Tasers for SFPD under debate 

The use of Tasers by the Police Department is a matter of “when, not if anymore,” Chief George Gascón told The Examiner.

Two recent officer-involved shootings and a high-profile case from last year have kept pressure on the Police Department to approve the use of stun guns, which have been rejected in the past.

Gascón — who used a Taser in the early 1980s when they were adopted by the Los Angeles Police Department — said with the help of civil liberties advocates, San Francisco can develop a policy that avoids police abuse of the weapon. 

The most recent police shooting occurred Sunday night, when officers wounded a 27-year-old man they say was wielding a knife at an apartment in the Mission district. Before that, on Sept. 5, police killed Visitacion Valley resident Xiyu Li, 37, with a single shot.

In both cases, police said non-lethal methods failed to stop the men from advancing toward them in a threatening manner. Pepper spray is used as the primary nonlethal measure of force and, when available, police use a nonlethal gun that shoots beanbaglike projectiles.

“Frankly, if you’ve been hit by a beanbag — and I have accidentally — it hurts,” Gascón told The Examiner on Wednesday. “It really got my attention. It’s like getting hit with a baseball at 100 mph.”

He said the problem with the nonlethal methods currently used by the Police Department is that people who have diminished mental capacities or are under the influence of drugs do not always respond to pain in the same ways.

Tasers, however, do not function on pain. Rather, they incapacitate a person by sending electricity through their body, which disrupts neuromuscular control.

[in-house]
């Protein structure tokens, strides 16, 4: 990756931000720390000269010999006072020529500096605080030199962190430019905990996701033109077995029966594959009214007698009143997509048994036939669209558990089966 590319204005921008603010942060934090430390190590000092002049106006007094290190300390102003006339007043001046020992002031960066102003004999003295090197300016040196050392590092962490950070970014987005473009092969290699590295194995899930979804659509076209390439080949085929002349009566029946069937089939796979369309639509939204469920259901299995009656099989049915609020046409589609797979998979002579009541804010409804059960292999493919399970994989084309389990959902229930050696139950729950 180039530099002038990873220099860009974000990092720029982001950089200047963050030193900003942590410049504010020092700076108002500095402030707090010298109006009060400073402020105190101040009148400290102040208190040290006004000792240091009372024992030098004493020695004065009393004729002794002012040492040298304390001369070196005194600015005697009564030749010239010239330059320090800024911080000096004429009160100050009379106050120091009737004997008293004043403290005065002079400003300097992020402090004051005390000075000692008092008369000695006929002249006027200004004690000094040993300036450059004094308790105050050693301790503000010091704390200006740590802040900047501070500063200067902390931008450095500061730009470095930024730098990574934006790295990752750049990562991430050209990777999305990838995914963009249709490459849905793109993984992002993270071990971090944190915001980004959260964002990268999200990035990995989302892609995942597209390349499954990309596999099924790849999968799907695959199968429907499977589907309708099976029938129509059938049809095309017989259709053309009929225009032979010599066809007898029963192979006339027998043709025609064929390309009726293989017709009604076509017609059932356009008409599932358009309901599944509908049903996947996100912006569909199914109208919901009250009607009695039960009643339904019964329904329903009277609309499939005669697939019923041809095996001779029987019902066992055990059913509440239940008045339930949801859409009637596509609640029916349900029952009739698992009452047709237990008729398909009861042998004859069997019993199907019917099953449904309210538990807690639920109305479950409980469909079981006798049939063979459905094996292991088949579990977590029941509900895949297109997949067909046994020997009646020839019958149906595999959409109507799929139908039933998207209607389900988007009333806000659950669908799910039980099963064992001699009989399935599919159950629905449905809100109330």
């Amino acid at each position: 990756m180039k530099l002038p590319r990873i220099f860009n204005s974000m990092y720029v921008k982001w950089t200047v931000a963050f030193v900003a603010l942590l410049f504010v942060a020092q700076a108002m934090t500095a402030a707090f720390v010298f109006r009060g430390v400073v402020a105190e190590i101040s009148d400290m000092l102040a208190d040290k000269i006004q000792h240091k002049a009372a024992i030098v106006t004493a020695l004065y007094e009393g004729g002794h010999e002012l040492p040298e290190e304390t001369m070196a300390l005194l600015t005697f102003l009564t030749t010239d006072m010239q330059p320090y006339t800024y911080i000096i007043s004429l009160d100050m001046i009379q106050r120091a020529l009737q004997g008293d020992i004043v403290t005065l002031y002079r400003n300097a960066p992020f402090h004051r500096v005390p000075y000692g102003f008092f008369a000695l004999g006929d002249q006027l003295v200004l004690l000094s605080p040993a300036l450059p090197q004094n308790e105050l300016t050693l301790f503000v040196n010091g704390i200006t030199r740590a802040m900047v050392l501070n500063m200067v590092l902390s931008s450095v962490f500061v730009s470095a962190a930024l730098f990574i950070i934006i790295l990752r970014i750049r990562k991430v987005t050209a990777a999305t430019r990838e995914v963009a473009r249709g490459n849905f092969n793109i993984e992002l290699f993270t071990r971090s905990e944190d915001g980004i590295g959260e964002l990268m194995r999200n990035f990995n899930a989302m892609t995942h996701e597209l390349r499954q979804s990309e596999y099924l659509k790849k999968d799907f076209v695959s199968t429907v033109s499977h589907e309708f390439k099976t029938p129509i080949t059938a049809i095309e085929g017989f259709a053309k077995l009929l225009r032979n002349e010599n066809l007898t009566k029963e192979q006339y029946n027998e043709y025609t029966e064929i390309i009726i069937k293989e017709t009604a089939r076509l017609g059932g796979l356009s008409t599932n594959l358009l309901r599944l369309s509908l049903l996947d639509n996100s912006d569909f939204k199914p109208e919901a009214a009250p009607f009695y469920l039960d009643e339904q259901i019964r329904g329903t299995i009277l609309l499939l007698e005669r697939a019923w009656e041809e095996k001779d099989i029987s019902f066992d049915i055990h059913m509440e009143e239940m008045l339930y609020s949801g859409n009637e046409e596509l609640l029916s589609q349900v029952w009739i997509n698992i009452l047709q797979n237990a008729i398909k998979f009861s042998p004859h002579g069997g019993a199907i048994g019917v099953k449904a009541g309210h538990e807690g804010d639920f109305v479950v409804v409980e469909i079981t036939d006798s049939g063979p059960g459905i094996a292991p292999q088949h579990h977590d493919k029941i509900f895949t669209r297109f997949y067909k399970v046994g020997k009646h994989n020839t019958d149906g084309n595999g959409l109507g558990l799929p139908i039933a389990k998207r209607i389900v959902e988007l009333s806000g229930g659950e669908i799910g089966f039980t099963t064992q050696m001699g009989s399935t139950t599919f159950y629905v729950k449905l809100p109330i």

Gascón said the biggest problem with stun guns is that they have been abused, especially when officers use Tasers on people suspected of low-level crimes. He said a San Francisco policy would only allow officers to use the weapons when suspects are “aggressive and combative.”

Gascón said he has already talked with the Taser company about the stun guns and that he’s interested not only in a short-range Taser, but also a shotgun-type stun gun that can reach the subject from about 50 feet away.

The idea of police in The City carrying Tasers has been raised in the past, but was rejected after protests.

The Police Commission evaluated Tasers about four years ago, but never adopted them due to outcry  from groups such as the American Civil Liberties Union.

Then, former police Chief Heather Fong expressed support for stun guns in 2008 after an officer-involved shooting that severely wounded 56-year-old Teresa Sheehan in her home in the Mission Dolores neighborhood after she allegedly threatened a social worker and police officers with a knife. Her family has sued The City for $10 million.

A wide-ranging study by the Police Effectiveness Review Board in December also suggested Tasers as a use-of-force option.



Stun guns’ toll

The effects a subject may experience when shot with a Taser include:

  • Fall immediately to the ground and be unable to catch themselves
  • If located in the water, may drown if their ability to move is restricted
  • Yell or scream
  • Involuntary, strong muscle contractions
  • Freeze in place with legs locked
  • Feel dazed for several seconds or minutes
  • Potential vertigo
  • Temporary tingling sensation
  • Critical stress amnesia (may not remember any pain)

Source: www.taser.com

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Brent Begin

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